Shirley Sherrod, meet Juan Williams.
Three months ago, right-wingers clipped a video of Sherrod to make her look like a racist. They circulated the video on the Internet, and the U.S. Department of Agriculture fired her.
Now it's happening again. This time, left-wingers have done the editing. They clipped a video of Juan Williams, a commentator for Fox News and NPR, to make him look like an anti-Muslim bigot. They circulated the video on the Internet, and last night, NPR fired him.
I'm not a bigot. You know the kind of books I've written about the civil rights movement in this country. But when I get on the plane, I got to tell you, if I see people who are in Muslim garb and I think, you know, they are identifying themselves first and foremost as Muslims, I get worried. I get nervous. Now, I remember also that when the Times Square bomber was at court, I think this was just last week. He said the war with Muslims, America's war is just beginning, first drop of blood. I don't think there's any way to get away from these facts.
In its statement announcing Williams' termination, NPR said: "His remarks on The O'Reilly Factor this past Monday were inconsistent with our editorial standards and practices, and undermined his credibility as a news analyst with NPR." (You can read NPR's full statement here.)
The passage quoted by NPR and the Times is a dead ringer for a video clip of Williams, branded and distributed by Think Progress. The clip, which cleverly isolates the offending comment, has circulated among left-wing Web sites, just as the Sherrod clip circulated among right-wing sites. (The Washington Post also directs readers to the clip.) But the full transcript of Williams' appearance on The O'Reilly Factor, like the full video of Sherrod's speech to the NAACP, tells a much more complicated story.
On the program, Williams was responding to host Bill O'Reilly, who had gotten into trouble for comments about Islam and terrorism. In his initial answer, Williams said exactly what the video excerpt shows: that he worries when he sees passengers in Muslim garb, and that the Times Square bomber declared a U.S. war with Muslims.
Williams is right about the bomber. When Faisal Shahzad pled guilty in the Times Square plot, he told the court: "Brace yourselves, because the war with Muslims has just begun. Consider me only a first droplet of the flood that will follow me." That isn't a legitimate basis for judging all Muslims. But it is, as Williams said, a fact. And Williams' confession that he fears religious Muslims isn't necessarily an endorsement of bigotry. Remember what Jesse Jackson said 17 years ago: "There is nothing more painful to me at this stage in my life than to walk down the street and hear footsteps and start thinking about robbery—then look around and see somebody white and feel relieved." Sometimes a confession of prejudice is part of a larger reflection on the perils of prejudice. That was true of Sherrod. And it's true of Williams.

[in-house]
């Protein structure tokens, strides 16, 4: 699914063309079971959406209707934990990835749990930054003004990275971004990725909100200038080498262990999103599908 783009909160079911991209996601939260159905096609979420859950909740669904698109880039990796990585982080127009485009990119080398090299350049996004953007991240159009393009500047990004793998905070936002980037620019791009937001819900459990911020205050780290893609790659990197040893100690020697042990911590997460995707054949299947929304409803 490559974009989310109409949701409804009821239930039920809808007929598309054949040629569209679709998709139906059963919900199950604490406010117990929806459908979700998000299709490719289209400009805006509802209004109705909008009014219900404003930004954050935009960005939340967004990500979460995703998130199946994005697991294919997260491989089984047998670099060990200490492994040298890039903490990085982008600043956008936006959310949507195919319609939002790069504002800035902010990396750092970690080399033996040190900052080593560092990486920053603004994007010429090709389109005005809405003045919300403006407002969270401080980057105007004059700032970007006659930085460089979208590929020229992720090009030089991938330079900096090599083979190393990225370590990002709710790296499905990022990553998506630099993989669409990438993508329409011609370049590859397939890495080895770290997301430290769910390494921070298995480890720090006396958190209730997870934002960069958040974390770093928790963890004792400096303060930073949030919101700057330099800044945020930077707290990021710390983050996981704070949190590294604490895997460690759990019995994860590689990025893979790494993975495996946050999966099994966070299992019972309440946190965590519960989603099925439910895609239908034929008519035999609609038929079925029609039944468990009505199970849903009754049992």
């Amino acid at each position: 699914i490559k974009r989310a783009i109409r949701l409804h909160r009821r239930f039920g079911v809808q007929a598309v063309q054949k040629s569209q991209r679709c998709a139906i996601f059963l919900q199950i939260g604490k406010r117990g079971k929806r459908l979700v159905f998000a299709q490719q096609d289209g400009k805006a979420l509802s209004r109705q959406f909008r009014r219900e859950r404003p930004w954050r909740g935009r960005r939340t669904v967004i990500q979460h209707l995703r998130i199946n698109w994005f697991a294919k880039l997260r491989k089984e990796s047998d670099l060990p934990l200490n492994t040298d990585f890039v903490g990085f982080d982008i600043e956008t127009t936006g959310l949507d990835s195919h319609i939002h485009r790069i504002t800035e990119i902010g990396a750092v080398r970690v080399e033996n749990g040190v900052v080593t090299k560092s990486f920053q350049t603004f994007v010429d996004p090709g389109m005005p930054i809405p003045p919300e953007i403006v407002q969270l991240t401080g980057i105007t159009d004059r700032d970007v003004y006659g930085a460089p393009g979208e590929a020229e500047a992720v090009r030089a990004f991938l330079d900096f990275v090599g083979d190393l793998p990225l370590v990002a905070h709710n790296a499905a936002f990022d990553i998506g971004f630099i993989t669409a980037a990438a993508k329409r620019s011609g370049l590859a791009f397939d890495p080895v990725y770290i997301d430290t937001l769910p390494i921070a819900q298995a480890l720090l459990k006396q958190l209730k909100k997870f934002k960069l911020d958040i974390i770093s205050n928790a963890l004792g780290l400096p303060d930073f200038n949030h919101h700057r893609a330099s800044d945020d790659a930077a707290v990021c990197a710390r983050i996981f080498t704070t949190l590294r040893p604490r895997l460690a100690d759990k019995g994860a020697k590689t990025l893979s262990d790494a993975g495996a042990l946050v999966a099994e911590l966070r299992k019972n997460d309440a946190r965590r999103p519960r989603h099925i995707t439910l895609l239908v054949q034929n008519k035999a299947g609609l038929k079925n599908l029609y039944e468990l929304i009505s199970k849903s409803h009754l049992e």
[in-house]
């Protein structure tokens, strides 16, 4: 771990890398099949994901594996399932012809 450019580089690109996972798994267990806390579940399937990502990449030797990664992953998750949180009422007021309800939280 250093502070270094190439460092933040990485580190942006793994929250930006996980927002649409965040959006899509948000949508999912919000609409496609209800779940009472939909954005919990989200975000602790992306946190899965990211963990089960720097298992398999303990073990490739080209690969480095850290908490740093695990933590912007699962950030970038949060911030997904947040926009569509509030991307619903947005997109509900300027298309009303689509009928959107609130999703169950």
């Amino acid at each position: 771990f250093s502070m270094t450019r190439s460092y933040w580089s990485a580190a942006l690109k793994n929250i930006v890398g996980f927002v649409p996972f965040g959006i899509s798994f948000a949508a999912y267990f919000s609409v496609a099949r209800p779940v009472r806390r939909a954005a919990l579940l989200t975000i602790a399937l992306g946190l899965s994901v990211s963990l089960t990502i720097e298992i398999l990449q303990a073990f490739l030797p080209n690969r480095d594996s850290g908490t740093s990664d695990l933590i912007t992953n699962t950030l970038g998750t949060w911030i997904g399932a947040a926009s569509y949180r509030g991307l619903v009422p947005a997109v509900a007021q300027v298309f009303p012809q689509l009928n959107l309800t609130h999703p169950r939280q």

The damning video clip of Williams, like the damning clip of Sherrod, cuts off the speaker just as he's about to reverse course. According to the full transcript, immediately after saying, "I don't think there's any way to get away from these facts," Williams continues: "But I think there are people who want to somehow remind us all as President Bush did after 9/11, it's not a war against Islam." That continuation has been conveniently snipped from the excerpt.
A few seconds later, Williams challenges O'Reilly's suggestion that "the Muslims attacked us on 9/11." Williams points out how wrong it would be to generalize similarly about Christians:
Hold on, because if you said Timothy McVeigh, the Atlanta bomber, these people who are protesting against homosexuality at military funerals—very obnoxious—you don't say first and foremost, "We got a problem with Christians." That's crazy.
Williams reminds O'Reilly that "there are good Muslims." A short while later, O'Reilly asks: "Juan, who is posing a problem in Germany? Is it the Muslims who have come there, or the Germans?" Williams refuses to play the group blame game. "See, you did it again," he tells O'Reilly. "It's extremists."
Williams warns O'Reilly that televised statements about Muslims as a group can foment bigotry and violence. "The other day in New York, some guy cuts a Muslim cabby's neck," Williams reminds him. "Or you think about the protest at the mosque near Ground Zero … We don't want, in America, people to have their rights violated, to be attacked on the street because they heard rhetoric from Bill O'Reilly."
I'm not saying Williams is the world's most enlightened guy. He's wrong, for example, about the proposed Islamic Center near Ground Zero. And it's certainly unsettling to hear him admit that he worries when he sees Muslims in distinctive dress. But admitting such fears doesn't make you a bigot. Sometimes, to work through your fears, you have to face them honestly. You have to think through the perils of acting on those fears. And you have to explain to others why they, too, should transcend their anxieties or resentments and treat people as individuals.
That's what Shirley Sherrod did in her speech to the NAACP. It's what Juan Williams did in his interview on Fox News. It was wrong of conservatives to take Sherrod's remarks out of context. It's just as wrong of liberals to do the same to Williams. The USDA, after reviewing Sherrod's remarks in their entirety, offered to rehire her. Now it's your turn, NPR.
(Update: Full video of Williams' exchange with O'Reilly is available here.)